Sri Harsha Bavirisetty along with brothers Rahul and Raja Gayam are three friends who share backgrounds in computer science, internet-of-things, and electrical engineering. They had a vision to establish an electric vehicle (EV) company, but started by assembling and selling internal combustion engine vehicles that burn petrol or diesel.
“This was in 2011, when no one took EVs seriously. Given our exposure to the developed world during our studies, we had seen the future for electric vehicles. We realized sooner or later India will start seeing this opportunity,” Bavirisetty, COO of Gayam Motor Works, told KrASIA.
To sustain their business in the initial days, the company built its own petrol and CNG three-wheelers and exported them to countries like Nepal and Singapore.
“Since this is not a software company, every time you fail [while developing an EV], it’s going to be very expensive as there is machinery involved. So there has to be a revenue generation engine on the side to fund these experiments,” he said.
After three years of research and development to make its first electric vehicle, in 2014, the trio converted an inexpensive petrol-based car to an electrical vehicle, and then tested it for more than six months on different roads and in various traffic conditions. Ensuring that the prototype functioned properly under normal usage was a key step toward manufacturing electric three-wheelers locally.
Once they were confident about the vehicle’s performance, the founders started working on their own design of the vehicle. However, the company soon realized their vehicle was too expensive for passenger use, as its parts were all imported from suppliers that were overseas.
“We identified the components of the vehicle that could be re-designed and manufactured in the country to be cost-effective. The battery was the biggest challenge, as it’s the most critical and expensive part,” Bavirisetty said.
Gayam eventually made their own versions of some components to bring costs down. “Today, we have our own battery technology, we do our own powertrain technology, we have our own software to do all the battery-related maintenance and analysis in the back end. Except for things like the clutch or gearbox, where there’s no scope of innovation, we reinvented other components.”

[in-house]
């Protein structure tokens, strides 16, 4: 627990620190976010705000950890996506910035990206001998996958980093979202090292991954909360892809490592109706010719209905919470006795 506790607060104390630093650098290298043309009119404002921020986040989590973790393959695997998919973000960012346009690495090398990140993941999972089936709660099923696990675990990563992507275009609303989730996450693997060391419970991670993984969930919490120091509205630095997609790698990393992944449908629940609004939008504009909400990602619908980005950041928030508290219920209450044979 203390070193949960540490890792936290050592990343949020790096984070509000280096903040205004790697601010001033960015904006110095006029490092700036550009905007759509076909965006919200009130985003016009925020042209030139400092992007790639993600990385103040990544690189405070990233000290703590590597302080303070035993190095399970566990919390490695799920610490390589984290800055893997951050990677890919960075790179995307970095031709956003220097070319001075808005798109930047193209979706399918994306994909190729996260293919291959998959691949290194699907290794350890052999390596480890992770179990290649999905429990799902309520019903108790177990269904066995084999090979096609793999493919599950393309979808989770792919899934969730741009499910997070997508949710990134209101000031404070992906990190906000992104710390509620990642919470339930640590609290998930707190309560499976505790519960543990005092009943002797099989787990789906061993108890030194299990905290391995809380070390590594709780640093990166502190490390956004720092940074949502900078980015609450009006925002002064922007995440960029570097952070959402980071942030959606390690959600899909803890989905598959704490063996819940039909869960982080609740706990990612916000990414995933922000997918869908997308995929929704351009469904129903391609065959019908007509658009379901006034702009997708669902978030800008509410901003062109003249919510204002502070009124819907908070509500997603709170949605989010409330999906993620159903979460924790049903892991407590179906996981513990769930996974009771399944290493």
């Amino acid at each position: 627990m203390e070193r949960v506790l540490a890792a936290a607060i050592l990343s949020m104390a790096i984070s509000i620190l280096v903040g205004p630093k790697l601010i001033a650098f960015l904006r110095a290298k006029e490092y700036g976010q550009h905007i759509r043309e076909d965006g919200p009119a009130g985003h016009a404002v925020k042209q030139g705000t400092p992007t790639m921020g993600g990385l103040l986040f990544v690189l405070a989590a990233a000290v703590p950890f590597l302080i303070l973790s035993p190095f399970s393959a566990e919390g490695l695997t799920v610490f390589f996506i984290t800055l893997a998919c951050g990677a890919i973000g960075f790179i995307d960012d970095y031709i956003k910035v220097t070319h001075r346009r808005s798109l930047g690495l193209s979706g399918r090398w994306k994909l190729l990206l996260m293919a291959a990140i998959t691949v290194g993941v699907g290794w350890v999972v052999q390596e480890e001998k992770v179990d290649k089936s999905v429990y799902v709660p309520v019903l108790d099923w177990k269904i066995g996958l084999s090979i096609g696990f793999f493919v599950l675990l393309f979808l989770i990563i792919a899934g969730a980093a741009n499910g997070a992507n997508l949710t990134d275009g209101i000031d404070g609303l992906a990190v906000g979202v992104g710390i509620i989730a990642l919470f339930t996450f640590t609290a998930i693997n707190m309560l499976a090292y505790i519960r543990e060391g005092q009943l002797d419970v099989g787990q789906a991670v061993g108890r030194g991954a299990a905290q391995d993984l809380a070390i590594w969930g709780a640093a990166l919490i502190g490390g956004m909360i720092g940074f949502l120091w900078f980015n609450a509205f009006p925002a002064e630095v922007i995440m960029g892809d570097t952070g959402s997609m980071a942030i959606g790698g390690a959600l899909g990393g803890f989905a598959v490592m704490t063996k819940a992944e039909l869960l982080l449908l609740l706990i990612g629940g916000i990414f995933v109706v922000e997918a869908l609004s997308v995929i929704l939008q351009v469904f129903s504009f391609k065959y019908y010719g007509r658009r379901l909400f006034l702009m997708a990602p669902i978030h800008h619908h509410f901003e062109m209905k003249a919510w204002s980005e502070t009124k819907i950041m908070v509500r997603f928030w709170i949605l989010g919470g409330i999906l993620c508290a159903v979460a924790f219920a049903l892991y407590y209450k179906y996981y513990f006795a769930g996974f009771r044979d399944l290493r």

In 2015, Gayam launched its first EV that could be used for public transportation within the city. “This was the first three-wheeler with a lithium-ion battery. The existing three-wheeler electric vehicles ran on lead acid batteries, which are each priced at INR 90,000–100,000 (USD 1,230–1,365). We have priced our vehicle at INR 300,000, and it has a lifespan of over seven years,” Bavirisetty said. Gayam’s lithium-ion vehicle batteries take two to three hours to recharge, while the existing EVs take up to ten hours to reach a full charge, he pointed out.
But that improvement was insufficient to satisfy buyers. Gayam’s team found out that general vehicle operations had to align with what people were accustomed to. “The recharging experience had to be similar to how a petrol or diesel vehicle is refueled. EVs recharge for around three hours as opposed to five minutes for putting in petrol or diesel. The resistance is obvious because we are asking them to make a behavioral change,” Bavirisetty said.
To solve this issue, Gayam introduced swappable batteries that allowed drivers to replace a spent battery with a charged one within minutes.
In the months after Gayam introduced the battery swapping functionality, the company still didn’t make significant headway into the passenger vehicle market. Gayam soon shifted its focus from manufacturing passenger transporters to cargo and logistics vehicles.
“A lot of applications of EVs is going to happen in the logistics space or public transport. They have fixed routes so you can put charging stations or battery swapping points on these routes,” he said. The electric three-wheeler market in India is expected to grow at a compounded annual growth rate of 45% between 2019 and 2024.
Gayam reworked its vehicle design to suit the needs of delivery and logistics companies. The move took the business to the next level. Now, Gayam works with most e-commerce companies in India, including grocery delivery company Bigbasket, e-commerce majors Flipkart and Amazon, as well as other firms. It has already supplied more than 8,000 vehicles to its clients.
In addition to manufacturing three-wheelers, Gayam started to make electric bikes in 2017. Bavirisetty said these bikes have been bought by police departments in India.
Gayam hopes to raise USD 20 million in a Series A round in the next 12 months, and an extra vehicle is coming to its product line. “We plan to launch our four-wheeler electric vehicle to support cargo and e-commerce delivery partners,” Bavirisetty said.
This article is part of KrASIA’s “Startup Stories” series, where the writers of KrASIA speak with founders of tech companies in South and Southeast Asia.